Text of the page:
The taxonomic and genomic identity of B. distachyon has been recently challenged by the evolutionary and systematic study of Catalán and coworkers [11]. Three cytotypes of B. distachyon sensu lato (s. l.) are known (2n = 10, 2n = 20 and 2n = 30) which were previously attributed to different ploidy levels of the same taxon B. distachyon s. l. (e. g., an autopolyploid series of individuals with x = 5 and 2n = 10 (2x), 20 (4x), 30 (6x) chromosomes; [12]). Catalan and coworkers demonstrated, through exhaustive phylogenetic, cytogenetic and phenotypic analyses, that the three cytotypes should in fact be treated as three different species: two diploids, each with a different chromosome base number, B. distachyon (x = 5, 2n = 10) and B. stacei (x = 10, 2n = 20), and their derived allotetraploid B. hybridum (x = 5+10, 2n = 30). In-situ GISH and rDNA and single-BAC FISH hybridizations, nucleolar dominance, and Comparative Chromosome Painting (CCP) analyses have conclusively demonstrated that the genomes of the two diploid species participated in the origin of the allopolyploid B. hybridum genome [11], [13], [14], [15], [16]. Genome size analyses provided further evidence that the genome size of B. hybridum (c. 1.265 pg/2C) resulted from the sum of the genomes of the two parental species [11]. Phylogenetic analyses of two plastid (ndhF, trnLF) and four nuclear (ITS, ETS, CAL, GI, DGAT) genes indicated that the more basally-diverged B. stacei and the more recently evolved B. distachyon emerged from two independent lineages, confirming their contribution as genome donors of B. hybridum [11]. Statistical analysis of morphometric traits showed that five characters (stomata leaf guard cell length, pollen grain length, upper glume length, lemma length, and awn length) significantly discriminated among the three species when they were grown under controlled greenhouse conditions [11]. However, although the three species can be differentiated through several phenotypic and cytogenetic traits, their direct identification is not always straightforward as wild populations show overlapping phenotypic variation for some characters and a similar diploid genome size (B. distachyon 0.631 pg/2C, B. stacei 0.564 pg/2C; [11], [17]). This has led to taxonomic uncertainty among, or even to taxonomic misclassifications of, the model species and its close allies when using currently employed identification methods such as morphology or flow cytometry (see Discussion).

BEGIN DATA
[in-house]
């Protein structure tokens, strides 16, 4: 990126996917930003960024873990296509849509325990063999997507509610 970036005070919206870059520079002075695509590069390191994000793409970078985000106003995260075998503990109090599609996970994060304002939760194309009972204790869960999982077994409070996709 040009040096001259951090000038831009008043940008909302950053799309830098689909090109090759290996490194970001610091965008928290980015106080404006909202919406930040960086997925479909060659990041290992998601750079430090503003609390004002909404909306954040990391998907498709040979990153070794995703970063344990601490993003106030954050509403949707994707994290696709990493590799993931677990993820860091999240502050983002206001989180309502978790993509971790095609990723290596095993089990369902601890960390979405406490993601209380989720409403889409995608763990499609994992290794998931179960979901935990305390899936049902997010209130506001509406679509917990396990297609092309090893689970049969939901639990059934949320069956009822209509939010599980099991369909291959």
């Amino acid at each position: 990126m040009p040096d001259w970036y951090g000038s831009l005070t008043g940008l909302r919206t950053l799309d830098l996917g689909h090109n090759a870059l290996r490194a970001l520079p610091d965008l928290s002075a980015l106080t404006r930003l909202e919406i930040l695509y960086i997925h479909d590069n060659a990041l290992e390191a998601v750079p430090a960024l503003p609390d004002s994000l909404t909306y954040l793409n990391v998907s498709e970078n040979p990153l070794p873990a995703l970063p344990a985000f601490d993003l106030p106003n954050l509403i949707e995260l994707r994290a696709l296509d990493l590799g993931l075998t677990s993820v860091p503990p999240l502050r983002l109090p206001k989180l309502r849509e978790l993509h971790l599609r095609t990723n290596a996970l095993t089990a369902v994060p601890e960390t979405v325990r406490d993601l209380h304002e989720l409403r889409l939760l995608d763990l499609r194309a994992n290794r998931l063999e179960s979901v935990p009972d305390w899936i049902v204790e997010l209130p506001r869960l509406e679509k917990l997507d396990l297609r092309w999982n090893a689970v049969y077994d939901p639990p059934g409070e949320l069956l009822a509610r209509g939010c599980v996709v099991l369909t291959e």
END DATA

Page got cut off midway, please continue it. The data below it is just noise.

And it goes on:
The importance of B. distachyon and its recently split congeners, B. stacei and B. hybridum, has been underlined in newly addressed initiatives on re-sequencing 56 new accessions of B. distachyon and the de-novo genome sequencing of B. stacei and B. hybridum, a project undertaken by the Joint Genome Institute and the International Brachypodium Consortium ( The genomic features of the three species of this complex, which are characterized by similar, small genomes with low repetitive DNA content, make it an ideal group to investigate the mechanisms of polyploid hybrid speciation, paralleling those of the major cereal (Triticum) crops [2], [5]. The imminent genome sequences of B. stacei and B. hybridum will allow comparative genomic and functional genomic analyses on these diploid and polyploid grasses and their potential transfer to other cereals and forage crops. A large-scale phenomic study of a collection of different B. distachyon accessions, adapted to different selection pressures and currently undergoing re-sequencing (see above), is also under way (EPPN initiative; and could be extended to B. stacei and B. hybridum (John Doonan, pers. comm). These analyses would be hindered, however, by the lack of a reliable method to differentiate the individuals of the three species. This is particularly problematic in natural admixed populations, where B. hybridum grows in sympatry with one or the other parental species [6], [11] López-Alvarez & Catalán, unpublished data]. Misidentified B. stacei and B. hybridum samples have also been found within the B. distachyon germplasm collections (see Discussion). Therefore, if the model plant is not one but three species, it is imperative to find an accurate and easily performed method to separate them. The DNA barcoding system offers a suitable approach to this problem.